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It’s time for the Great Backyard Bird Count!

Northern Cardinal in Alabama, January 23, 2016, by Tena Southern.
Northern Cardinal in Alabama, January 23, 2016, by Tena Southern.

It’s time to count birds! The annual Great Backyard Bird Count starts on Friday, February 12.

Birdwatchers around the world submitted a record number of checklists and identified a record number of species during last year’s count. No fewer than 147,265 checklists were turned in, and 5,090 species — more than 42 percent of the world’s species — were reported.

The total included 784 species in Ecuador, the most tallied in any country, and 717 in India, the second highest country total.

Incredibly, over 12 million individual birds, were counted, including 1,494,937 Snow Geese, 1,110,946 Canada Geese, and more than a million Brambling, a species widespread throughout the forests of northern Europe and Asia. (They came from a single checklist in Germany.)

See a Bambling that was photographed in Medina, Ohio, in January.

Birdwatchers in the United States turned in 108,396 checklists, more than any other country, and recorded 671 species. Counters in Canada submitted 10,491 checklists and tallied 241 species. The five most frequently reported species were Northern Cardinal, Dark-eyed Junco, Mourning Dove, Downy Woodpecker, and Blue Jay.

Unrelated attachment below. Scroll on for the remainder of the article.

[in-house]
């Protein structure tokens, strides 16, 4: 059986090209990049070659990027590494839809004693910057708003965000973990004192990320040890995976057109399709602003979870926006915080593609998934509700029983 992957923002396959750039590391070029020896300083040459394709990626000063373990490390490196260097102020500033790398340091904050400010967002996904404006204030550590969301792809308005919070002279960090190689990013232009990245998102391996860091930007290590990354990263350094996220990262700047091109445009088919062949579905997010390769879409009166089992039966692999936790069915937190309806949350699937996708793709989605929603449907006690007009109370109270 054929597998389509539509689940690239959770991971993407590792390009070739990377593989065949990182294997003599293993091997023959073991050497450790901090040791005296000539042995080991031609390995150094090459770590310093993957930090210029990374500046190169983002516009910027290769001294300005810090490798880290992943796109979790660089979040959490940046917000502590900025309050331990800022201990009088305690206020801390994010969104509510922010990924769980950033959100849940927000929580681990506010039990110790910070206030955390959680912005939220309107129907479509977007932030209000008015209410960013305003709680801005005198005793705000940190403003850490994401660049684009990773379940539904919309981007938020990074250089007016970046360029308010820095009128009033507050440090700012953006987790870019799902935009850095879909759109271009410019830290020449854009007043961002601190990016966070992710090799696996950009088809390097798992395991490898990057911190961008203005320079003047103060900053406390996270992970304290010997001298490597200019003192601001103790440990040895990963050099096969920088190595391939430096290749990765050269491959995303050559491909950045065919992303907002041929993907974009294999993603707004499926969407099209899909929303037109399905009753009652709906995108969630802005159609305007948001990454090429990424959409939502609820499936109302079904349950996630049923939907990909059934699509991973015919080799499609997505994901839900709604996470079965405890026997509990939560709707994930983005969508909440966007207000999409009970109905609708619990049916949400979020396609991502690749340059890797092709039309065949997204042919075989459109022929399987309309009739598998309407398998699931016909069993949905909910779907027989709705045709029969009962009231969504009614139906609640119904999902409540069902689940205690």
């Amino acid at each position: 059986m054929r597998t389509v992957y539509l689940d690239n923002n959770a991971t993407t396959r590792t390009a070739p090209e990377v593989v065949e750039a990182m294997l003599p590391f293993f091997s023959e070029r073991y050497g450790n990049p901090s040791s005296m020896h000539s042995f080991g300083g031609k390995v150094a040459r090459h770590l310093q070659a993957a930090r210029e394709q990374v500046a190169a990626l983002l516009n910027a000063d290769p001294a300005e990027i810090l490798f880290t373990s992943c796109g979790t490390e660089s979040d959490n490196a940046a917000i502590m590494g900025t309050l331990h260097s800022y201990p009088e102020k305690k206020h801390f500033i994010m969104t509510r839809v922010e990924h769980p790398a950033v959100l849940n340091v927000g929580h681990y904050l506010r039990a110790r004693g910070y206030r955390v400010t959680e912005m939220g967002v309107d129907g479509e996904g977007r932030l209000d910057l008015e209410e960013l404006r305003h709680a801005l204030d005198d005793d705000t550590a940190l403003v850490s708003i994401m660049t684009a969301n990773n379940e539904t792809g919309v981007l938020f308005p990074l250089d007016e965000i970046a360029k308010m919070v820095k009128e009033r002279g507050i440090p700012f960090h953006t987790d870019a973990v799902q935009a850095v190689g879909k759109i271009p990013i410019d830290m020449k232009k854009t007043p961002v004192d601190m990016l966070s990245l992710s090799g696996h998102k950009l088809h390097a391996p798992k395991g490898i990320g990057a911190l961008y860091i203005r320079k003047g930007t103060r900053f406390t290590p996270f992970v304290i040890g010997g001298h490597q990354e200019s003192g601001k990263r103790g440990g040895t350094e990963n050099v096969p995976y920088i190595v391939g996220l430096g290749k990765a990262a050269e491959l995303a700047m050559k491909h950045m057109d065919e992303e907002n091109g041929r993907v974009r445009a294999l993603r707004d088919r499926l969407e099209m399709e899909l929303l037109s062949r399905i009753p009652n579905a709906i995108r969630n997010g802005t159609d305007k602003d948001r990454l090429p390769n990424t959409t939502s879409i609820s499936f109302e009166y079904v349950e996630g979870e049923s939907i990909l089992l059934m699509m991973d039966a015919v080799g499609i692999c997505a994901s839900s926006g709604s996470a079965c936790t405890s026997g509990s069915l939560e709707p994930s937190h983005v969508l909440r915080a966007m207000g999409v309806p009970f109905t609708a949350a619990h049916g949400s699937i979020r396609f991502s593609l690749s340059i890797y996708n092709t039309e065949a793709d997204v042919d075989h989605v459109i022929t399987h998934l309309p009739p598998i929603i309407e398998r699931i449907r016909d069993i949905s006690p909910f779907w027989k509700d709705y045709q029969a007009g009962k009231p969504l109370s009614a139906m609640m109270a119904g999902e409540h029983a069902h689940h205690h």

Of interest for winter-finch watchers, 2015 turned out to be a banner year for Pine Siskin. The species was reported on 10.5 percent of checklists, a big increase from the year before, when most of the birds stayed in Canada. The siskin was reported on just 1.2 percent of checklists in 2014.

You should join the fun this year. Participating is easy. Simply tally the numbers and kinds of birds you see for at least 15 minutes on one or more days of the count. You can count from any location, anywhere in the world! This year’s count takes place February 12-15.

The event is a joint project of the Cornell Lab of Ornithology and National Audubon Society. Bird Studies Canada is a partner.


Scientists use information gathered during the count, along with observations from other citizen-science projects, such as the Christmas Bird Count, Project FeederWatch, and eBird, to understand what is happening to bird populations. The longer such data are collected, the more meaningful they become. This year’s Great Backyard Bird Count will be the 19th.

Learn more about the count.

See photos of birds in our U.S. and Canada and Backyard galleries.


The 2015 Great Backyard Bird Count was one of last year’s most important stories about birds.

Read Cornell’s summary of last year’s count.


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